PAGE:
He wasn't sure how to begin. Don't think I've ever been so confused. I'm happy. He's doing so well. But it's so painful to see him have to try so hard. And the way he looks at me... that's strange because it kinda scares me. He's never needed me like this before... am I up to the responsibility? I like it, like knowing he wants to work so hard for me, but what if I'm not there, someday? I want him to do it for Hutch. Maybe that's why it hurts so bad. I want to have Hutch back again, and I'm scared that'll never happen. Has he changed -- have I changed? I love him, but it feels... different. Maybe he can't love me the way he did before... Are we ever going to get back to what we once had? Damn -- there must be something wrong with me for even thinking along those lines right now. Can't I be satisfied with what we've got, what we're gaining every day?

"David." Melissa was standing beside him, eyes full of concern. "What's wrong? You look terrible."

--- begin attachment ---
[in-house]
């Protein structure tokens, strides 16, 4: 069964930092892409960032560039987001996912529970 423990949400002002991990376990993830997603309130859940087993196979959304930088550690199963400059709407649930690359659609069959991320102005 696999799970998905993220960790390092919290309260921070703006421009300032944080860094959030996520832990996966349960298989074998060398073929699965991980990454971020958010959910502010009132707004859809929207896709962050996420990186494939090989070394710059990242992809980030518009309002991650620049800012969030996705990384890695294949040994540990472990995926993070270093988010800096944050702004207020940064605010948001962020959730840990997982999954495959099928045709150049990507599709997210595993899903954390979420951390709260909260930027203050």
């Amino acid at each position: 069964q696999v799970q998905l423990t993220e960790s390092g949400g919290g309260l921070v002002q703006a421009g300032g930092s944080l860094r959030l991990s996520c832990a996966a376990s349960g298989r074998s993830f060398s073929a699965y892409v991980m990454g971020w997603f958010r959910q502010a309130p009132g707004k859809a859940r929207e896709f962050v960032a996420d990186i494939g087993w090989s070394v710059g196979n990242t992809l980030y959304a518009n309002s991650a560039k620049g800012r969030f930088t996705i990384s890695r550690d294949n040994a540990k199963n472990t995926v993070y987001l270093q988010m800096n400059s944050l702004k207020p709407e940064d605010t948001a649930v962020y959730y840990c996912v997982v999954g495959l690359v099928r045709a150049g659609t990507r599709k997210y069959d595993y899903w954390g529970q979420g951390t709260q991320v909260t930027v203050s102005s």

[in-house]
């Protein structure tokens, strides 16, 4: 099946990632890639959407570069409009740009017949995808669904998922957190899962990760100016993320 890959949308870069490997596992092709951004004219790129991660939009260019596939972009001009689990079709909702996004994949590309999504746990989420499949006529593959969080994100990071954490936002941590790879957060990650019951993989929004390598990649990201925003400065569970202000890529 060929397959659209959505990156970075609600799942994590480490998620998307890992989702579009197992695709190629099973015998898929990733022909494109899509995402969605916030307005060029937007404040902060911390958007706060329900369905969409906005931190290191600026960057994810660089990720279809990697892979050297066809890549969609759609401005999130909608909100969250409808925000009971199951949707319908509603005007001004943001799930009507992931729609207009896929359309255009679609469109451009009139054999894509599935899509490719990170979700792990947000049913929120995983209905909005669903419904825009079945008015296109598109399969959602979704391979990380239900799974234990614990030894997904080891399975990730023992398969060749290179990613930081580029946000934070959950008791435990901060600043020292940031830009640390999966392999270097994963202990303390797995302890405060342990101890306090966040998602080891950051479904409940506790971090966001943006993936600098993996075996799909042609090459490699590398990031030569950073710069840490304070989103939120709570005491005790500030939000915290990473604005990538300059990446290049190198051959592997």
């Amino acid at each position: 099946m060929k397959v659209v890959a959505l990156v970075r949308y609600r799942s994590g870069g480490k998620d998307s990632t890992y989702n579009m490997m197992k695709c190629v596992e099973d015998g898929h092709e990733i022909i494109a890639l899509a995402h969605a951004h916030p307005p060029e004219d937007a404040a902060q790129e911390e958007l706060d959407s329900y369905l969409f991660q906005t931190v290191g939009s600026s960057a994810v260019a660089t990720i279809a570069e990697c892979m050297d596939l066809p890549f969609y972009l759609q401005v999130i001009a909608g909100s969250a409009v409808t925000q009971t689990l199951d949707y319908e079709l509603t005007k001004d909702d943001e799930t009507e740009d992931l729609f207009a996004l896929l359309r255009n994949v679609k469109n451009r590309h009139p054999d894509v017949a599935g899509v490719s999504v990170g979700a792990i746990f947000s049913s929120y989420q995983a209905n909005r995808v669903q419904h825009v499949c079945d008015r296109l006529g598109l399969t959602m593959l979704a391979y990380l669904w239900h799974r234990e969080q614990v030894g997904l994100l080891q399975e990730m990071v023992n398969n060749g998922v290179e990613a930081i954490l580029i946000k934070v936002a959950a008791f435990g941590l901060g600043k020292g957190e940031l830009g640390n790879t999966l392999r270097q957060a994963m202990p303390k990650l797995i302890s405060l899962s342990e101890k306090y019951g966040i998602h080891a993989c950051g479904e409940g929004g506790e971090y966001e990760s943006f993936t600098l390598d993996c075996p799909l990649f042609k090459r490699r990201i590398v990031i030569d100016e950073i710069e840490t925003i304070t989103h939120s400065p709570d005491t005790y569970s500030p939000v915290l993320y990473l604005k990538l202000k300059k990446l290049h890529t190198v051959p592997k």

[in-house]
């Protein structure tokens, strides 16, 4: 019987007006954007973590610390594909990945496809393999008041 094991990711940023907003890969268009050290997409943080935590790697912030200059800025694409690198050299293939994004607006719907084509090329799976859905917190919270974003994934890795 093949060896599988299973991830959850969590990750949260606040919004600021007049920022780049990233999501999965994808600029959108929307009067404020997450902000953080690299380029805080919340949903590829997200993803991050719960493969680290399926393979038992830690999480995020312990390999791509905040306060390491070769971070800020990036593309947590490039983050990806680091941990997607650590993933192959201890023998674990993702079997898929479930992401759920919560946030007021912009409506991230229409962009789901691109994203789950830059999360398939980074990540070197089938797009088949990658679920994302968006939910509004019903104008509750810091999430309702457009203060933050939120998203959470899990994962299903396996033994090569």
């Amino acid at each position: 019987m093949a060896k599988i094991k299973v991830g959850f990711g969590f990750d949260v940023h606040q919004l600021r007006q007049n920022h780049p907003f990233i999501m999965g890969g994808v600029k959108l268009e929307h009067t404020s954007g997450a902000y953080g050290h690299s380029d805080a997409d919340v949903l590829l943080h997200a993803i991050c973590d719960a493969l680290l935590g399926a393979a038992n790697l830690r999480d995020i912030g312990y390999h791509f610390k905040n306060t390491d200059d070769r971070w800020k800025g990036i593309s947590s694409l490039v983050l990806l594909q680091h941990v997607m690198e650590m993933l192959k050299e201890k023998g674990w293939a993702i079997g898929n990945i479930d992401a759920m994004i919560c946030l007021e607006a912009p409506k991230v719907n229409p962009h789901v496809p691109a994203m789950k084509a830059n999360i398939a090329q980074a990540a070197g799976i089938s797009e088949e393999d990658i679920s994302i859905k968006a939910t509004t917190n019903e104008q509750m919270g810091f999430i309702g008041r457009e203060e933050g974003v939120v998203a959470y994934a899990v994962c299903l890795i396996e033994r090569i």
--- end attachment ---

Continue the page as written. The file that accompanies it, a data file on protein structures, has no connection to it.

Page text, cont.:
Starsky sat up and ran a hand over his face. "I don't know, Melissa. I'm just... tired."

Instead of going to sit behind her desk, Melissa pulled up the other chair and sat facing him. "This is a terrible strain, isn't it? It must be almost as upsetting as when Hutch wasn't responding at all."

He looked away, made uncomfortable by her coming so close to the truth. He felt inadequate, selfish. A gentle hand, surprisingly comforting, came to rest on his shoulder. Starsky still couldn't say anything; he felt that if he did, he might start crying.